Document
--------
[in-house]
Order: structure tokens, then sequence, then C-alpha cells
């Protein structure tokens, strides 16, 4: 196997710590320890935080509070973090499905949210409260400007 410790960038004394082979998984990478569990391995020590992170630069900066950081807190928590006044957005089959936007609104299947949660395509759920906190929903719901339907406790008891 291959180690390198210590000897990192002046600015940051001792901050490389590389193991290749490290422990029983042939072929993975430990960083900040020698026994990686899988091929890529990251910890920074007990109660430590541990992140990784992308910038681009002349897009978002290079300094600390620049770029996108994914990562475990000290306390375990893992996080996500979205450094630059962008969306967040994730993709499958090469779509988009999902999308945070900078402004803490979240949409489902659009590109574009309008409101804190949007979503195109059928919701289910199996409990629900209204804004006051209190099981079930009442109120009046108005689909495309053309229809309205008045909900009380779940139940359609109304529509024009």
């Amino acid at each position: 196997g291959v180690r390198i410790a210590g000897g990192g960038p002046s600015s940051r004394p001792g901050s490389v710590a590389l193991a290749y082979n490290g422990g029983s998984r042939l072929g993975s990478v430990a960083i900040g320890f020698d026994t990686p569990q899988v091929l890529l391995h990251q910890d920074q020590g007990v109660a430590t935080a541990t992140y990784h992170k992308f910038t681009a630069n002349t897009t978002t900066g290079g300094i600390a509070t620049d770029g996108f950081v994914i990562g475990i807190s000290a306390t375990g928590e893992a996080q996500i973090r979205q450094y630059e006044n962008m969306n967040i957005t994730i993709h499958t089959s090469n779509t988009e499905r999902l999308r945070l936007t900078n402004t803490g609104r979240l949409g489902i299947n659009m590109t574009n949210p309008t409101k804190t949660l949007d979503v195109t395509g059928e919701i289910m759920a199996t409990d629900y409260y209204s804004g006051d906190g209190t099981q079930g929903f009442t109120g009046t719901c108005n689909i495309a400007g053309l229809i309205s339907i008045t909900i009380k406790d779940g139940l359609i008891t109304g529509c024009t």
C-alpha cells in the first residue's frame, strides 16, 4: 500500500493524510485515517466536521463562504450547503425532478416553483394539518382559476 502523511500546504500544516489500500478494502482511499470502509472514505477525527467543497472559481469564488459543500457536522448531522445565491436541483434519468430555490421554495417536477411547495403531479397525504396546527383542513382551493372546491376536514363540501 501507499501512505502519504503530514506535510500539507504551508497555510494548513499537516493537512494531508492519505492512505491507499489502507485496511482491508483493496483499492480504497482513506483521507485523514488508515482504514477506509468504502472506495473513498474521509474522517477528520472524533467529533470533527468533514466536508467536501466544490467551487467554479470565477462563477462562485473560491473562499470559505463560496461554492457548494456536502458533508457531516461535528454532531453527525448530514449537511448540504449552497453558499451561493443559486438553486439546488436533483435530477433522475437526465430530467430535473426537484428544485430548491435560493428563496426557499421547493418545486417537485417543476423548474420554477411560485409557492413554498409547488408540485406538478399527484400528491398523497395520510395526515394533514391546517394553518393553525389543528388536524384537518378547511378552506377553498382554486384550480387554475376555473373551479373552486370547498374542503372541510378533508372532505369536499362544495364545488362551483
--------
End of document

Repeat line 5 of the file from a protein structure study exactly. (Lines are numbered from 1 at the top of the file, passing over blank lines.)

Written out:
C-alpha cells in the first residue's frame, strides 16, 4: 500500500493524510485515517466536521463562504450547503425532478416553483394539518382559476 502523511500546504500544516489500500478494502482511499470502509472514505477525527467543497472559481469564488459543500457536522448531522445565491436541483434519468430555490421554495417536477411547495403531479397525504396546527383542513382551493372546491376536514363540501 501507499501512505502519504503530514506535510500539507504551508497555510494548513499537516493537512494531508492519505492512505491507499489502507485496511482491508483493496483499492480504497482513506483521507485523514488508515482504514477506509468504502472506495473513498474521509474522517477528520472524533467529533470533527468533514466536508467536501466544490467551487467554479470565477462563477462562485473560491473562499470559505463560496461554492457548494456536502458533508457531516461535528454532531453527525448530514449537511448540504449552497453558499451561493443559486438553486439546488436533483435530477433522475437526465430530467430535473426537484428544485430548491435560493428563496426557499421547493418545486417537485417543476423548474420554477411560485409557492413554498409547488408540485406538478399527484400528491398523497395520510395526515394533514391546517394553518393553525389543528388536524384537518378547511378552506377553498382554486384550480387554475376555473373551479373552486370547498374542503372541510378533508372532505369536499362544495364545488362551483